Jackie & Adora’s Toxic Friendship Drives ‘Sharp Objects’ In A Really Disturbing Way, According To Elizabeth Perkins

Anne Marie Fox/HBO

Spoilers ahead for Sharp Objects Episode 7, "Falling." "I got endometriosis, pelvic floor dysfunction – I got cysts, IC, IBS, and fibromyalgia," Jackie O'Neill (Elizabeth Perkins) tells Camille (Amy Adams) in Sunday's episode of Sharp Objects, as she pulls out various pills. "Oh, and hypochondria! I've been diagnosed, and undiagnosed, re-diagnosed, all that." But why does she have a personal pharmacy on her side table? The short answer is that Jackie's unhealthy relationship with Adora Crellin (Patricia Clarkson) has driven her to self-medicate. The more complicated version is that decades of secrets, small-town politics, and resentment created the women's toxic friendship, according to Sharp Objects actor Elizabeth Perkins.

Fans will recall that in the penultimate episode of the series, Marian's old nurse finally puts a name to what's been going on the Crellin house. "Munchausen by Proxy ... is when you make someone else sick so you can care for them," she says. "So you can save them. Or try — be seen trying." Indeed, Adora has been making her daughters ill for years with the contents of her blue apothecary bottle. As for Camille's other little sister, Marian, their mother likely killed her in this manner. While that on its own is horrifying, it also becomes apparent that Jackie knew about her friend's medical experimentation — and said nothing.

"There is a relationship with Adora that keeps Jackie under her thumb."

"Jackie can be a ghost, who comes in and out, and...knows all, sees all, and yet never says anything about it," Perkins says in a mid-July phone call. So how does she deal with everything she sees? "I don't think Jackie's ever sober," the actor explains. "I think she wakes up in the morning, and she has a Bloody Mary." However, Perkins explains that since Marian's body was cremated, Jackie tries to tell herself that there's no evidence anyway. As she tells Camille over drinks, "Well, what was I gonna do? Who was I gonna tell? The f*ck's gonna believe me?" "No wonder you're sick," Camille responds.

Brian Bowen Smith

And keeping this information to herself has had a significant toll on Jackie. "So much so that she doesn't have her own life," Perkins says. "She doesn't have children of her own. There may or may not be a husband. If there is, he's not in the picture anymore. And all she has is her dreams of being on the porch at Adora's house. I don't think she has a life outside of that."

However, it's not just Jackie who's struggling to cope. There's a layer of sadness that rests over Wind Gap like molasses, and it affects everyone within city limits. When Alan (Henry Czerny) sees Adora happily grinding up pills in Episode 7, he asks how bad Amma (Eliza Scanlen) is. "Very bad," his wife responds, then telling him to go play some music. While Mr. Crellin complies, audiences later see him crying. Camille is still recovering from a childhood under Adora's thumb, turning to alcohol, sex, and self-harm. And Amma goes skating in town, doing drugs and bossing her friends around. This is the effect that Adora has on everyone around her, yet everyone seems to want more.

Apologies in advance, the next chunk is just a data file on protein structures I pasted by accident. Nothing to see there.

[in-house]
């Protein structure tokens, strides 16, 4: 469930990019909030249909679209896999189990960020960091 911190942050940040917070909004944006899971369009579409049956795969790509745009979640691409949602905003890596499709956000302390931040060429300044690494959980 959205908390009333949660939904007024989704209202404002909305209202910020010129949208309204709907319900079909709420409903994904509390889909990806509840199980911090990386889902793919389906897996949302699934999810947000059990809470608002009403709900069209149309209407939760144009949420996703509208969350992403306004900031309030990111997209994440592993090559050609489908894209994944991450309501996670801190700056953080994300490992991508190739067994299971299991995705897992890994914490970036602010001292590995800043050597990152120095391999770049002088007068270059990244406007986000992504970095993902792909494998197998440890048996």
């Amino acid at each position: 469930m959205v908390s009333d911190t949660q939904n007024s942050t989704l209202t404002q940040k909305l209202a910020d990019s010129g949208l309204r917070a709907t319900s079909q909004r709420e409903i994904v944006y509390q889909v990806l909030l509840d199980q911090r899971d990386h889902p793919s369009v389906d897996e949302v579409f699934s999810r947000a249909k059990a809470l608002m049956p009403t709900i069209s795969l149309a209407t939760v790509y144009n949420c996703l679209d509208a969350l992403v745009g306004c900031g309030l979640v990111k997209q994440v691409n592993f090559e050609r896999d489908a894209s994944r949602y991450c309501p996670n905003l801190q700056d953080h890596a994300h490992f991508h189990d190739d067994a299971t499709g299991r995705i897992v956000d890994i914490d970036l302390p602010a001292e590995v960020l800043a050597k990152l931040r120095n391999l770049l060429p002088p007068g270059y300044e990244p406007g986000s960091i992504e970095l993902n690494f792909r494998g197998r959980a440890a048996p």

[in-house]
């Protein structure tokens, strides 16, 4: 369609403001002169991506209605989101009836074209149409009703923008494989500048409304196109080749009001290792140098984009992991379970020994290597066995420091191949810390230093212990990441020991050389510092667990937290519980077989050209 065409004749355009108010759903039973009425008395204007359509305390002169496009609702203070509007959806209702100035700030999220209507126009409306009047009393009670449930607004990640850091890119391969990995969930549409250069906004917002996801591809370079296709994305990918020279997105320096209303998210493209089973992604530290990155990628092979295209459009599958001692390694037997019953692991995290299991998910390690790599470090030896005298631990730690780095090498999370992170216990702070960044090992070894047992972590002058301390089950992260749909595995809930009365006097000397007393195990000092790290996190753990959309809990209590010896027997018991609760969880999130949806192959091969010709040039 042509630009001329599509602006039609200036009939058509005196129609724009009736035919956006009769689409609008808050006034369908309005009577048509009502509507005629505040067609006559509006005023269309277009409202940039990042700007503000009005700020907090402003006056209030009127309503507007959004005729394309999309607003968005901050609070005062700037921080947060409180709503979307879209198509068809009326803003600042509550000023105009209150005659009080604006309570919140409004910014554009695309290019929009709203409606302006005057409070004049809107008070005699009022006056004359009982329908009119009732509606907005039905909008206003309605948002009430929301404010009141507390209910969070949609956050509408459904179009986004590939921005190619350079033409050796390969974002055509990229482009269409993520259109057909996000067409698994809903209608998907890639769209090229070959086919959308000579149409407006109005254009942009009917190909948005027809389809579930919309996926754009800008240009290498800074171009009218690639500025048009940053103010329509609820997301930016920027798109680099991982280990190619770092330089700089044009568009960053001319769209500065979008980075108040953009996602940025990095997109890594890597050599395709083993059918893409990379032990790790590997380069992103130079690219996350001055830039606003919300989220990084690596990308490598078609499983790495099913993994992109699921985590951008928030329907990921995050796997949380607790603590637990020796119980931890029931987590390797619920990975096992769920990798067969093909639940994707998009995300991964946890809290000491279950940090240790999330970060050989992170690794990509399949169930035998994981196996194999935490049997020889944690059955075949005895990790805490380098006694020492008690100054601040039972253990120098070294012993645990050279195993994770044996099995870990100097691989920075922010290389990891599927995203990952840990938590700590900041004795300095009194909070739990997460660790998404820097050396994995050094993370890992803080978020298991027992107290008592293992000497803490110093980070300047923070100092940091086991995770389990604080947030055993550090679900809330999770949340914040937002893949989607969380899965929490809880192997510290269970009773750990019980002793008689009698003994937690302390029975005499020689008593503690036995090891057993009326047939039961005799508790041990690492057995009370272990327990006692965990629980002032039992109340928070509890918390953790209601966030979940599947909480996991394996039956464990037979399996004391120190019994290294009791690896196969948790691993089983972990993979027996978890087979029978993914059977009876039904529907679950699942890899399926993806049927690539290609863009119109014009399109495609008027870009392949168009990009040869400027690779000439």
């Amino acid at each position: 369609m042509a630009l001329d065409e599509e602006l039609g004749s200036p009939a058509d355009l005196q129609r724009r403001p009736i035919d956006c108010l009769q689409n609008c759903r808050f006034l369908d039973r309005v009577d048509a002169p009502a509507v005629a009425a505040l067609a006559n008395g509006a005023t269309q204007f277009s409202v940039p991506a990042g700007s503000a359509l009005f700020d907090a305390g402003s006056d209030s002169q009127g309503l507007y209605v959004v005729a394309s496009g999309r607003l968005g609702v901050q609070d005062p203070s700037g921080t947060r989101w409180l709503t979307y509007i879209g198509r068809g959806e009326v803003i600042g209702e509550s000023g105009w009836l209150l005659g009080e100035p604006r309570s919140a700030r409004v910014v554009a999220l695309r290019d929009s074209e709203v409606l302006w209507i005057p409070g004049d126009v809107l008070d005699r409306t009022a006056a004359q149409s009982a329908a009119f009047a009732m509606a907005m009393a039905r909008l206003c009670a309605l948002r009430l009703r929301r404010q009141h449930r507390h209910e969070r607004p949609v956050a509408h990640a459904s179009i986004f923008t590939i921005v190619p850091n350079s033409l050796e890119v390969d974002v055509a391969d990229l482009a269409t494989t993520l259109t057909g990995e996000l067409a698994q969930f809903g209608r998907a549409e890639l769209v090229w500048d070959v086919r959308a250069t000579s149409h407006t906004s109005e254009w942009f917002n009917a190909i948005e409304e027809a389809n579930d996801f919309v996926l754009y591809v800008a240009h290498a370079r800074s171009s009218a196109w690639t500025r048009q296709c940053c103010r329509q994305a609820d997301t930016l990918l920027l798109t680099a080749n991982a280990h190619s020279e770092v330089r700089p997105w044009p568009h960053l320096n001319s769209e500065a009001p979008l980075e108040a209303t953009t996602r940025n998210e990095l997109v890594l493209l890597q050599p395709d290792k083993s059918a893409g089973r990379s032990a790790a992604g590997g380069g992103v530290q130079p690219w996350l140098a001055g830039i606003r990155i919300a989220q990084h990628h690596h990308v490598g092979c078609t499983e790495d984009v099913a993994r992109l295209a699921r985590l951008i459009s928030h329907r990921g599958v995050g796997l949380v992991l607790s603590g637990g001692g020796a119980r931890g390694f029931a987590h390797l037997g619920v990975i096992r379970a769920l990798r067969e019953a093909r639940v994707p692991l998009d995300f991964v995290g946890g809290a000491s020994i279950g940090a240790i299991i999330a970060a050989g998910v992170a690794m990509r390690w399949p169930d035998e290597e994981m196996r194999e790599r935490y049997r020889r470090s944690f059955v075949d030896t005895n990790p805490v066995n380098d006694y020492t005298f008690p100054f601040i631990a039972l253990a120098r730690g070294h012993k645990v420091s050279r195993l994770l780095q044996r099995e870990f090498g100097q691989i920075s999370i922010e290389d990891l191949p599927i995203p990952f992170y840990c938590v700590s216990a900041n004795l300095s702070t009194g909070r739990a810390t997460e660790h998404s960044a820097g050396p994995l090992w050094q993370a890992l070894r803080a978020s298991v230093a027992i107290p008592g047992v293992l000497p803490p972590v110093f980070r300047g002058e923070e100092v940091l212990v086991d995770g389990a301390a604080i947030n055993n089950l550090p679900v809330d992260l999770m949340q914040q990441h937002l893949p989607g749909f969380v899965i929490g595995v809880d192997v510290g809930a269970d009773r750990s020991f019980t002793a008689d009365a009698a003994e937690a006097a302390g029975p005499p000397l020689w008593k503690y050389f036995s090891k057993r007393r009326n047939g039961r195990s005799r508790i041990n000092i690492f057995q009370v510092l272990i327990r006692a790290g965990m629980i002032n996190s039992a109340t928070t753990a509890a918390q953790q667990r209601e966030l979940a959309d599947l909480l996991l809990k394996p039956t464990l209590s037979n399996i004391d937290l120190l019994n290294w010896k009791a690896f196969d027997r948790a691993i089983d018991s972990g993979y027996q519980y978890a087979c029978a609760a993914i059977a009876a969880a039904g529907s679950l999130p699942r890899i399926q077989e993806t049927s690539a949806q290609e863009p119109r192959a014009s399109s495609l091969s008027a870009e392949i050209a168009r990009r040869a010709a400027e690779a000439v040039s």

Anne Marie Fox/HBO

But however unhealthy Jackie and Adora's friendship is, it's also a co-dependent one. Jackie relies on her friend for attention, while Adora depends on her to be a punching bag. So why has Jackie kept her secrets and put up with Adora's abusive tendencies this whole time? It's never fully explained, but it's likely out of loyalty, fear, or perhaps a desperation to stay in her good graces. After all, Adora is the highest rung on the social ladder.

Viewers catch glimpses of the two women's poisonous relationship as far back as Episode 1, when Jackie tells Camille, "Your mama didn't say that you were in town. 'Course she's not talking to me right now. I disappointed her again. Probably forgot to send her a card, or something." Right off the bat, it's clear who has the upper-hand.

"There is a relationship with Adora that keeps Jackie under her thumb," Perkins says. "You know, right from the very beginning, she says, 'Jackie, stop talking.' And Jackie does. So I think that there's a hierarchy among the town women, and Adora's at the very top of it. You know, that's why she has a house on the hill."

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However, it hasn't always been this way. In Episode 7, viewers see a young Camille spying on these women on the porch. They're smiling and dancing, with no trace of bitterness. Adora is wearing silky palazzo pants and does an adventurous high kick while her friend cheers her on. Jackie looks radiant, her eyes bright and focused, and she pulls young Camille in for a hug. This is clearly before Marian's death — before everything soured.

The women in Sharp Objects have obvious flaws, but Perkins says it was refreshing to be on a show that depicts imperfect women. "I do think Camille ends up empowered," the actor says, "but it really does allow us to go through that arc of her being at the bottom and not being afraid to show a woman at the bottom."

But if Camille is at the bottom, then Jackie is hovering just above it, fixing her Bloody Marys and refusing to look down.

If you or someone you know is considering self-harm or experiencing suicidal thoughts, call the National Suicide Prevention Hotline at 1-800-273-8255 or text HOME to the Crisis Text Line at 741741.

If you or someone you know has been sexually assaulted, call the National Sexual Assault Telephone Hotline at 800-656-HOPE (4673) or visit online.rainn.org.